CHAPLIN: Can You Hear Me Now?
By Erin Leigh Peck
A few months ago I was reacquainted with an old friend named Spring who has become a successful recording artist and international touring act. I was talking about my BroadwayWorld Jr. column and the experience of bringing my kids to see lots of theatre. Spring told me about her own childhood growing up on Long Island with her brother and how her parents used to take them into the city to see pretty much everything. They didn’t limit their entertainment choices to family offerings. They exposed their kids to almost anything they could get tickets to see, and as a result Spring grew up to be an eclectic and nimble performer who manages to blend all of her theatrical and life influences into a very specific and unique performance style. This stuck with me and though the thought has been percolating for some time, I’m getting more and more comfortable with the idea of sometimes bringing my kids to see theatre that has not necessarily been designed for families.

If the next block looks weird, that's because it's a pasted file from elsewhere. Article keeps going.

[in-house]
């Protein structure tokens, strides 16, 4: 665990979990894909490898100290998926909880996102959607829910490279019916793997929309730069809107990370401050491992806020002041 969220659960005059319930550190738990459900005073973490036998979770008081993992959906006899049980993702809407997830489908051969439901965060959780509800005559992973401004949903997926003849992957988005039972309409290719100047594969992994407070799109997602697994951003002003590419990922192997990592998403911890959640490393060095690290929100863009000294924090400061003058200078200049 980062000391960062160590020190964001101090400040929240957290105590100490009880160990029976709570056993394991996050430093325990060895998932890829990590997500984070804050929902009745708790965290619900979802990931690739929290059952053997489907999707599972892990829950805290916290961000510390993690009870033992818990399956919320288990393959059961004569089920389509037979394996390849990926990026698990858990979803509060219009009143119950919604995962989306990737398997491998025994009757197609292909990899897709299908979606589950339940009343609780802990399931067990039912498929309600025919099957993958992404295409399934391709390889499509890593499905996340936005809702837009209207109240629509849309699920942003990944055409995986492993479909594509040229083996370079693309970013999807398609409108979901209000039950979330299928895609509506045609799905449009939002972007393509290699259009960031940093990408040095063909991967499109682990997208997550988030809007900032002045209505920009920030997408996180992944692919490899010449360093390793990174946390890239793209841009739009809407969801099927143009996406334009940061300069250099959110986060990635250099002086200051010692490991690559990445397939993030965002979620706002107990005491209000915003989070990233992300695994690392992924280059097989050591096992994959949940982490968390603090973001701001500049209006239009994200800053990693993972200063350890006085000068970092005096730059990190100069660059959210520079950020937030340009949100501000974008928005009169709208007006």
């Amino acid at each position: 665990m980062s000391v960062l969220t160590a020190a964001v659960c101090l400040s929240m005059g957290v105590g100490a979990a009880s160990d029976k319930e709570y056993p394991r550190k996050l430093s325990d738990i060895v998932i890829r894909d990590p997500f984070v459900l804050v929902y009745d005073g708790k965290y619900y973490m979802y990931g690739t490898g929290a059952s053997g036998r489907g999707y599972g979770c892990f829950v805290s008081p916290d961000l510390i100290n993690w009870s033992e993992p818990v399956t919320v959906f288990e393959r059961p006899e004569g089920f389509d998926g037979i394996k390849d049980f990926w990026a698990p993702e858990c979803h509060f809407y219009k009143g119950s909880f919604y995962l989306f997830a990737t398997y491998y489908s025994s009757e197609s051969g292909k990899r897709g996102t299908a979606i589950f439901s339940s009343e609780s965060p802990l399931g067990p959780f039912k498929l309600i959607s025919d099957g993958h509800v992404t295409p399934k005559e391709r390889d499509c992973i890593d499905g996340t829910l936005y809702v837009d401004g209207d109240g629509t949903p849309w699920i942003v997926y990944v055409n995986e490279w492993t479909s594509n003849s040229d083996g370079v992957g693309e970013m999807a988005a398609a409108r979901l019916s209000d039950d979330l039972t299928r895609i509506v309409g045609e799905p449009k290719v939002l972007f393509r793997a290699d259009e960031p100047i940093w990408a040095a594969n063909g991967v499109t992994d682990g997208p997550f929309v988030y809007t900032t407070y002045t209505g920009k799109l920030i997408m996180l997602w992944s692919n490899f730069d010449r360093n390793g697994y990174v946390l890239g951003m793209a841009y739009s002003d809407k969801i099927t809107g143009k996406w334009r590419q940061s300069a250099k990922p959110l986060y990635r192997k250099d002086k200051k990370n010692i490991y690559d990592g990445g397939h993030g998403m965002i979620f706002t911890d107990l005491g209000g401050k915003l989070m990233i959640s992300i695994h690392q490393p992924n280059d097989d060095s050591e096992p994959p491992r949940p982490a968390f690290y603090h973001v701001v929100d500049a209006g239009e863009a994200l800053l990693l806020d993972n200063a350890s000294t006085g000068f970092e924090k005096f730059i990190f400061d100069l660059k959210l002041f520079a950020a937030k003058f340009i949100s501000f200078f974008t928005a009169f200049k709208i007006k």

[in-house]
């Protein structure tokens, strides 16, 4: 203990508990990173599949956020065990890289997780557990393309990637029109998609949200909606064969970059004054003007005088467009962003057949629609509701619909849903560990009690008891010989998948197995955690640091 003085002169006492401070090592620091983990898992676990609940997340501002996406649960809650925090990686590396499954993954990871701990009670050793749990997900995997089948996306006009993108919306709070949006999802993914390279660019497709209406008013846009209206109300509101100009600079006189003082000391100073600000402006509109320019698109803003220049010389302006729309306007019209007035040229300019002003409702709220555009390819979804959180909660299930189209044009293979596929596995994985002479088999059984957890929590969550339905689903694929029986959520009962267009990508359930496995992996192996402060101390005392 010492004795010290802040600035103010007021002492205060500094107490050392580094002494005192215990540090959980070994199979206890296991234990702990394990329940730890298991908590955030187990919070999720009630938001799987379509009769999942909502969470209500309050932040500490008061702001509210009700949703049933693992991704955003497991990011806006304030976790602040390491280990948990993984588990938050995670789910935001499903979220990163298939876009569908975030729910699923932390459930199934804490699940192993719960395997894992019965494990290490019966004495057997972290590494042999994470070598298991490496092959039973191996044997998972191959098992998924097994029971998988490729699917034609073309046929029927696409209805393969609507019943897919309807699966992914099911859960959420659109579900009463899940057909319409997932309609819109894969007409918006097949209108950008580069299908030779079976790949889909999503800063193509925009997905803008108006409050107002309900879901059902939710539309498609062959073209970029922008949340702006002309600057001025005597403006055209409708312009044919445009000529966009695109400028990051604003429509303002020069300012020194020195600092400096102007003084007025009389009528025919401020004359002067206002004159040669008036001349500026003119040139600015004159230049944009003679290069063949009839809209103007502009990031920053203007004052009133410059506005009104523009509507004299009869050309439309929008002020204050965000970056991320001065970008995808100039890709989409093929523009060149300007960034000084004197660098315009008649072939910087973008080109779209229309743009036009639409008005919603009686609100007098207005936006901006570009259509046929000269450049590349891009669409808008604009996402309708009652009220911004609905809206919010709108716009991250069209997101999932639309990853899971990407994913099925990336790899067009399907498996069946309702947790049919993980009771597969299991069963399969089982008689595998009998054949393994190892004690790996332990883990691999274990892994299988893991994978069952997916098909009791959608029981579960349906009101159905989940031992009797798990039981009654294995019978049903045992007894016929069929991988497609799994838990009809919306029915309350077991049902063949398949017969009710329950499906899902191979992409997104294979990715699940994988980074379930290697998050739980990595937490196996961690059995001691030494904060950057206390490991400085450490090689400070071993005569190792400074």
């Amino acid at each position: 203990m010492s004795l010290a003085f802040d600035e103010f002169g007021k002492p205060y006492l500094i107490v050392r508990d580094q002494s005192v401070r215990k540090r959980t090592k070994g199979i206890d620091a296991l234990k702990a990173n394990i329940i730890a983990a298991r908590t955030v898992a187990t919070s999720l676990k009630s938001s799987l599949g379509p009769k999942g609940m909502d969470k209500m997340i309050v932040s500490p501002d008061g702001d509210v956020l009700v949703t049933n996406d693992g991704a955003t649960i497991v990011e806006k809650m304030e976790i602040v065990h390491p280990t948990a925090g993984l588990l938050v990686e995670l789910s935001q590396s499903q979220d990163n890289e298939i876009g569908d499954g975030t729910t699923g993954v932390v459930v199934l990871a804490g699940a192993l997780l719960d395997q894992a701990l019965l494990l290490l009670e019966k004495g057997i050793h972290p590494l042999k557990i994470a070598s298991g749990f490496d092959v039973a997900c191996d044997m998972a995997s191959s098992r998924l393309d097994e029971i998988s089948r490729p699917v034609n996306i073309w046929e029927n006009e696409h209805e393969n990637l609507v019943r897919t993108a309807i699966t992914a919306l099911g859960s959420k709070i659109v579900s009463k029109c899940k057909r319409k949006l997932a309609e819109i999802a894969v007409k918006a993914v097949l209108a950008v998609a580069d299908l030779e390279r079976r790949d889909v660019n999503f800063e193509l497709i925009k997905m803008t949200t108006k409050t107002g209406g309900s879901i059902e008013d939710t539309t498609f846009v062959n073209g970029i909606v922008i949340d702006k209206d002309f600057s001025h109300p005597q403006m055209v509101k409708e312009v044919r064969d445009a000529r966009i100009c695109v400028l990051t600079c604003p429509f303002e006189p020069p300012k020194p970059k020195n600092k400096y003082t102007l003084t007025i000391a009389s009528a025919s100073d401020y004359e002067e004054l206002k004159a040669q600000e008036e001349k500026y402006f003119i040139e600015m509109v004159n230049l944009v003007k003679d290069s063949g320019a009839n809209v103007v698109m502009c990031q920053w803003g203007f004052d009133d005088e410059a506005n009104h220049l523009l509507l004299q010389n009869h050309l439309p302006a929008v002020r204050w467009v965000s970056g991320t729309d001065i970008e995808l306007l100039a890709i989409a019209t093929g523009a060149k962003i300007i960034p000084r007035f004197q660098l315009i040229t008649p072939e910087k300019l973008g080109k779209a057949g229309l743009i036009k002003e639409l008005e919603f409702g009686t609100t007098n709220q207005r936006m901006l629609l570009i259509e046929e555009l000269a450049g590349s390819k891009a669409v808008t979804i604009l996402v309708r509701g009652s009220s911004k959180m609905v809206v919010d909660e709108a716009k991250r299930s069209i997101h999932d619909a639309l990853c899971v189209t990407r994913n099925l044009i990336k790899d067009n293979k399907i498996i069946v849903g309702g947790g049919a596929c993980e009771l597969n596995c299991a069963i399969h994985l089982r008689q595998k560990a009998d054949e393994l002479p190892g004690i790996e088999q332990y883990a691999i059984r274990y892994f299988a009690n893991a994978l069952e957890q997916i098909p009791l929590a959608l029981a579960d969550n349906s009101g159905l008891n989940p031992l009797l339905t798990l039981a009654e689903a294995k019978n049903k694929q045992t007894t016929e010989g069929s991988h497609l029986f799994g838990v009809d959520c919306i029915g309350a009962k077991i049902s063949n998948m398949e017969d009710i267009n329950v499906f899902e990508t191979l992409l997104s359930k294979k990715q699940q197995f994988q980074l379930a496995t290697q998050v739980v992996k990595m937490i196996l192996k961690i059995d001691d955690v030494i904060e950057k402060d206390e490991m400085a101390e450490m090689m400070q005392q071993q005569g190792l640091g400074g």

Of course there will always be some level of parental censorship on my part…I would never want to subject my child to the white-knuckled horror I experienced during The Pillowman or confuse them with the kind of sexual and psychological manipulation on display in Venus in Fur, but taking my eight year old to see Fiddler on the Roof last summer was probably one of the most rewarding theatrical experiences either one of us has enjoyed and I’d like to continue her theatrical education by including fare that’s appropriate without being targeted for kids.
When I heard about Chaplin, the Broadway musical based on the life of the most famous silent film star of the pre-WWI era, I immediately thought it would be a great show to share with my daughter. True, Charlie Chaplin was known for his affinity for underage women. And yes, the end of his career was marked with political controversy as he became the target of McCarthy-era delusions. But he was also a major cultural influence who we can still learn from by examining both his artistic achievements and the era during which he lived and worked. Plus, the show just looked really cool.